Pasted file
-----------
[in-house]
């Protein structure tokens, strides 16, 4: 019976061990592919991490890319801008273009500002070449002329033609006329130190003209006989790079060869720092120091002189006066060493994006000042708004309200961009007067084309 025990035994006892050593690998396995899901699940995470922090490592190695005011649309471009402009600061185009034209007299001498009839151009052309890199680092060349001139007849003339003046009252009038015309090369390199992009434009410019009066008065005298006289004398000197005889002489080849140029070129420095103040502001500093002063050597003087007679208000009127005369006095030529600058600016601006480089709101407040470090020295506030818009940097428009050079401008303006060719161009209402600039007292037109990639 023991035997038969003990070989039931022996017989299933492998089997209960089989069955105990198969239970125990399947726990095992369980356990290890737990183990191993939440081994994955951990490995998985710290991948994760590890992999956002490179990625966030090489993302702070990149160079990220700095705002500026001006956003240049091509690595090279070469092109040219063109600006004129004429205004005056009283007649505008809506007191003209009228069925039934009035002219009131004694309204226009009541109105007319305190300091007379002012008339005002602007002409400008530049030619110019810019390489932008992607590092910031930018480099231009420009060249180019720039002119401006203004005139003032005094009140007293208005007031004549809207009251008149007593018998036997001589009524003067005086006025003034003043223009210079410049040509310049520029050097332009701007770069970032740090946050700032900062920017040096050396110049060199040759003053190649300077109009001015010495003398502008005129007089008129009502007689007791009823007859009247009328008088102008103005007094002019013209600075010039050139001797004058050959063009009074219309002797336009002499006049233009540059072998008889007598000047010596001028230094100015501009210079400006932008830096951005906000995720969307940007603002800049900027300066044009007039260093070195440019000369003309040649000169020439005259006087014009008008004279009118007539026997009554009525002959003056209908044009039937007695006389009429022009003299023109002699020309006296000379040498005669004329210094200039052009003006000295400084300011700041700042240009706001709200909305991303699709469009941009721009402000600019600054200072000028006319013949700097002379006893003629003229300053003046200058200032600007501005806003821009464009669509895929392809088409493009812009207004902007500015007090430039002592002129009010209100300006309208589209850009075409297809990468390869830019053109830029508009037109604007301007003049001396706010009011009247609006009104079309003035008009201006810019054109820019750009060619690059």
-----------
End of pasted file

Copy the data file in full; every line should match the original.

[in-house]
């Protein structure tokens, strides 16, 4: 019976061990592919991490890319801008273009500002070449002329033609006329130190003209006989790079060869720092120091002189006066060493994006000042708004309200961009007067084309 025990035994006892050593690998396995899901699940995470922090490592190695005011649309471009402009600061185009034209007299001498009839151009052309890199680092060349001139007849003339003046009252009038015309090369390199992009434009410019009066008065005298006289004398000197005889002489080849140029070129420095103040502001500093002063050597003087007679208000009127005369006095030529600058600016601006480089709101407040470090020295506030818009940097428009050079401008303006060719161009209402600039007292037109990639 023991035997038969003990070989039931022996017989299933492998089997209960089989069955105990198969239970125990399947726990095992369980356990290890737990183990191993939440081994994955951990490995998985710290991948994760590890992999956002490179990625966030090489993302702070990149160079990220700095705002500026001006956003240049091509690595090279070469092109040219063109600006004129004429205004005056009283007649505008809506007191003209009228069925039934009035002219009131004694309204226009009541109105007319305190300091007379002012008339005002602007002409400008530049030619110019810019390489932008992607590092910031930018480099231009420009060249180019720039002119401006203004005139003032005094009140007293208005007031004549809207009251008149007593018998036997001589009524003067005086006025003034003043223009210079410049040509310049520029050097332009701007770069970032740090946050700032900062920017040096050396110049060199040759003053190649300077109009001015010495003398502008005129007089008129009502007689007791009823007859009247009328008088102008103005007094002019013209600075010039050139001797004058050959063009009074219309002797336009002499006049233009540059072998008889007598000047010596001028230094100015501009210079400006932008830096951005906000995720969307940007603002800049900027300066044009007039260093070195440019000369003309040649000169020439005259006087014009008008004279009118007539026997009554009525002959003056209908044009039937007695006389009429022009003299023109002699020309006296000379040498005669004329210094200039052009003006000295400084300011700041700042240009706001709200909305991303699709469009941009721009402000600019600054200072000028006319013949700097002379006893003629003229300053003046200058200032600007501005806003821009464009669509895929392809088409493009812009207004902007500015007090430039002592002129009010209100300006309208589209850009075409297809990468390869830019053109830029508009037109604007301007003049001396706010009011009247609006009104079309003035008009201006810019054109820019750009060619690059």